White Bellied Caique (Pionites leucogaster)

White Bellied Caiques are becoming more popular in the USA as their breeding becomes more prolific. While they’re on the more expensive side of the bird spectrum ($750-$1500), they are so far, the best companion bird I’ve had the pleasure of owning. Read on for more info on this great species.
First I want to clear something up. Caique is pronounced KIGH-EEK. I’ve seen and heard some seriously offensive ways of pronouncing this name. I have a KIGH-EEK, not a kike or cake. Nuf said!
juvenile caique
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Caiques are divided into two species and five subspecies, all are technically “white bellied”.
Pionites melanocephalus and Pionites leucogaster are the species.  The major difference is the color of their heads. The melanocephalus has a black head and the leucogaster is yellow/orange.
The subspecies for these groups are:
  • Pionites melanocephalus melanocephalus= Black-headed caique (common in the pet trade)
  • Pionites melanocephalus pallidus= Pallid caique
  • Pionites leucogaster leucogaster = Green-thighed caique
  • Pionites leucogaster xanthomerius= Yellow-thighed caique (common in the pet trade)
  • Pionites leucogaster xanthurus = Yellow-tailed caique
The White Bellied Caique’s (Pionites leucogasters) are native to South America in Brazil and Ecuador. The most popular breed resides between the Amazon and Madeira River basins (the regualr white bellied). The other two types of white bellies the xanthurus and xanthomeria who are mostly in Brazil and Ecuador.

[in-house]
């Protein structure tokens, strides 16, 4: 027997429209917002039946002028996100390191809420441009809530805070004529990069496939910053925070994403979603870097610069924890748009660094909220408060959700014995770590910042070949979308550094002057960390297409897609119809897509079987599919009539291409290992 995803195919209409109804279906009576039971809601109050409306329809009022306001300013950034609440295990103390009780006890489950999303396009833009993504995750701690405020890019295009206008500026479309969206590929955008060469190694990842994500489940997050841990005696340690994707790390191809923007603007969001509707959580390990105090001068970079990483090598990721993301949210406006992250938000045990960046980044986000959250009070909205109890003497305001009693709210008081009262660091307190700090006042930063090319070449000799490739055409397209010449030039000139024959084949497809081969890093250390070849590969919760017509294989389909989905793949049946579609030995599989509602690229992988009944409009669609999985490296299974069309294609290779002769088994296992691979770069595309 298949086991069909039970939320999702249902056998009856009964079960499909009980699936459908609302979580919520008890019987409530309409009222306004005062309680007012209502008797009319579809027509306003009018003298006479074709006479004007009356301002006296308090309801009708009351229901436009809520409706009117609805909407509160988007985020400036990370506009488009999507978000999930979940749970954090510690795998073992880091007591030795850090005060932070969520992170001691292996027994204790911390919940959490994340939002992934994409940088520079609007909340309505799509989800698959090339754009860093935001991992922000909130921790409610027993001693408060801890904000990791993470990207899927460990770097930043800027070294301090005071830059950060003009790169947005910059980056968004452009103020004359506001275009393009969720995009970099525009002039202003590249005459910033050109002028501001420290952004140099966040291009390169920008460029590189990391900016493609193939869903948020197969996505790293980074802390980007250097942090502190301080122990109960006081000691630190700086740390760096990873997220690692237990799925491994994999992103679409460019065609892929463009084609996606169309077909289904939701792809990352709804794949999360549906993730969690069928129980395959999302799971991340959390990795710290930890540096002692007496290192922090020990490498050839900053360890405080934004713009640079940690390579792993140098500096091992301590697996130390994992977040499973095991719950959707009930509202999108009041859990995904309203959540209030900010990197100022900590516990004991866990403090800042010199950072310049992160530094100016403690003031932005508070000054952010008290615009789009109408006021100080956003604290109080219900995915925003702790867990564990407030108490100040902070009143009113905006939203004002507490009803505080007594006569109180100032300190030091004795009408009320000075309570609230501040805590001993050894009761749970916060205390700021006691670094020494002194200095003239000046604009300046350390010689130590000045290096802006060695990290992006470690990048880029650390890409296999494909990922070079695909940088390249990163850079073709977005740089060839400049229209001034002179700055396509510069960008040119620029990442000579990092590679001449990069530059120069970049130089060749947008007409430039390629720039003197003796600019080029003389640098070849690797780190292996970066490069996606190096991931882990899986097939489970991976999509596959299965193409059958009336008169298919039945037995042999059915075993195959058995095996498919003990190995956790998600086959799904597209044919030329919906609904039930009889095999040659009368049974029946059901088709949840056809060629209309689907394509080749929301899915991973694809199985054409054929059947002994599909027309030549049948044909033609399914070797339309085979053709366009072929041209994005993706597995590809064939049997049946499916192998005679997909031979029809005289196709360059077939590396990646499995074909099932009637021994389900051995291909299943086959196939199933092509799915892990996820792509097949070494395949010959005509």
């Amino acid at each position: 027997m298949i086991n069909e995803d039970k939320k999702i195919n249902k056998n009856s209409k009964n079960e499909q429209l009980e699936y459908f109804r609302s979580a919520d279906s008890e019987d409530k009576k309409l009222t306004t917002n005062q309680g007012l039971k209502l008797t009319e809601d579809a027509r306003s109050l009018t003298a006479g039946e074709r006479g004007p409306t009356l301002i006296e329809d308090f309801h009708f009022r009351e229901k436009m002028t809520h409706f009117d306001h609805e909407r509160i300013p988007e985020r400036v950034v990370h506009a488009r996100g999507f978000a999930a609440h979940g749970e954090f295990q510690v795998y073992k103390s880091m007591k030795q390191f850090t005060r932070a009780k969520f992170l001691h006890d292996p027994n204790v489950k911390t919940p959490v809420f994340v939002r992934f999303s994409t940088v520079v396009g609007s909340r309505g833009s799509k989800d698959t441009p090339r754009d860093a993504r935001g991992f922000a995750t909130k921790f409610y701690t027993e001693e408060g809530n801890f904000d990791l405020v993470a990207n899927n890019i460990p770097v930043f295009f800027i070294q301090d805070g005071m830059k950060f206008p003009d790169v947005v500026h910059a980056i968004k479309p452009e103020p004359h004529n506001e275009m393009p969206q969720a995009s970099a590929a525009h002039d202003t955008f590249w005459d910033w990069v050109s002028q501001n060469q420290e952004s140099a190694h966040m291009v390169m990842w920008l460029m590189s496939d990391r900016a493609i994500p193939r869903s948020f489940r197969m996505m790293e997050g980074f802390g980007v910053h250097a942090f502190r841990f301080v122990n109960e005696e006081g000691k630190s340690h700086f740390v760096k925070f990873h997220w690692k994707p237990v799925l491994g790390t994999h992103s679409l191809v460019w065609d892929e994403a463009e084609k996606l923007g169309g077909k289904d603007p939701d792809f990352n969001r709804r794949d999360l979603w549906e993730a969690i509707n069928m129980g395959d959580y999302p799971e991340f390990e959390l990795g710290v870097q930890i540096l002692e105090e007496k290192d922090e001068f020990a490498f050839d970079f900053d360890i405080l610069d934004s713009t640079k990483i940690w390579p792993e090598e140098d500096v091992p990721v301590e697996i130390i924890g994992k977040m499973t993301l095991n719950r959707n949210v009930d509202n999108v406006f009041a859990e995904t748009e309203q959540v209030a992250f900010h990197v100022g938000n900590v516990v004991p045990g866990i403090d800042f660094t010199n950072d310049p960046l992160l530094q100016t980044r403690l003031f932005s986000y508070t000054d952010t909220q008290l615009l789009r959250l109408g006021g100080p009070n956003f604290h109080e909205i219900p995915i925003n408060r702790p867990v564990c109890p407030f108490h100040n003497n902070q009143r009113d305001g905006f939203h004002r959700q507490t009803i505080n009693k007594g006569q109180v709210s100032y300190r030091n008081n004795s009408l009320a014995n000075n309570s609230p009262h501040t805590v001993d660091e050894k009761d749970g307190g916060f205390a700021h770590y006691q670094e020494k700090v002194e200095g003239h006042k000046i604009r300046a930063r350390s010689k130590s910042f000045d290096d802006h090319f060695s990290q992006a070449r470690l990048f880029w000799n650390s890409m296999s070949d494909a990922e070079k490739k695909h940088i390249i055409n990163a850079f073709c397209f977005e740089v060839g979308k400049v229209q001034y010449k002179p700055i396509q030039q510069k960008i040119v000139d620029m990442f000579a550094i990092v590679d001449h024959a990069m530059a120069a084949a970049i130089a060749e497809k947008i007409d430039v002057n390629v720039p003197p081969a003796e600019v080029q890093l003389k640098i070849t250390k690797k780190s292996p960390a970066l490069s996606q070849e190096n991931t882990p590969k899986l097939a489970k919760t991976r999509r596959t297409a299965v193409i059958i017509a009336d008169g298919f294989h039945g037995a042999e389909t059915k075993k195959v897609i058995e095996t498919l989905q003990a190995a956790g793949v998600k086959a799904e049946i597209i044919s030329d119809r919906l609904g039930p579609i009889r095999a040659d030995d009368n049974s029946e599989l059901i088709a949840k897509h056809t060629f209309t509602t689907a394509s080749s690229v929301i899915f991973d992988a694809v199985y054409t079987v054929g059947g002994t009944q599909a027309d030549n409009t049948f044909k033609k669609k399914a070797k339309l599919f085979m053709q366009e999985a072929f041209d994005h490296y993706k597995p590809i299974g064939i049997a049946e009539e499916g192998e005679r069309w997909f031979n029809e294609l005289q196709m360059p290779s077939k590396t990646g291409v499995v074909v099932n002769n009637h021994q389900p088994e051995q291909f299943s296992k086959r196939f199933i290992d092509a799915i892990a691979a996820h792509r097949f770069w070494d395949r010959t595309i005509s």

The black headed caiques are found in Brazil, Venezuela, Roraima, Columbia, Peru and Ecuador.

As a general rule, caiques make great pets, but they are very energetic and need attention! If you can’t provide them with time out of their cages or hands on time, this is not the parrot for you. They are extremely social and always want to be involved with what ever is going on. They can entertain themselves, but that is a minor part of their day.  They need lots of toys in their cage and a constant supply of fresh water. They love to bath in their water bowls.


In the wild you’ll find them feasting on berries, fruits, some seeds and flowers. In captivity they should eat high quality pelleted foods, some seeds and fruits like strawberries, banannas, apples and the like. DO NOT let them eat any fruit seeds!  Also it should be noted that an all seed diet will not provide them the nutrition they need. Seeds should be a suppliment or treat, not a regular diet.
If you MUST know exactly what they eat in the wild, take a look here. It’s really specific!

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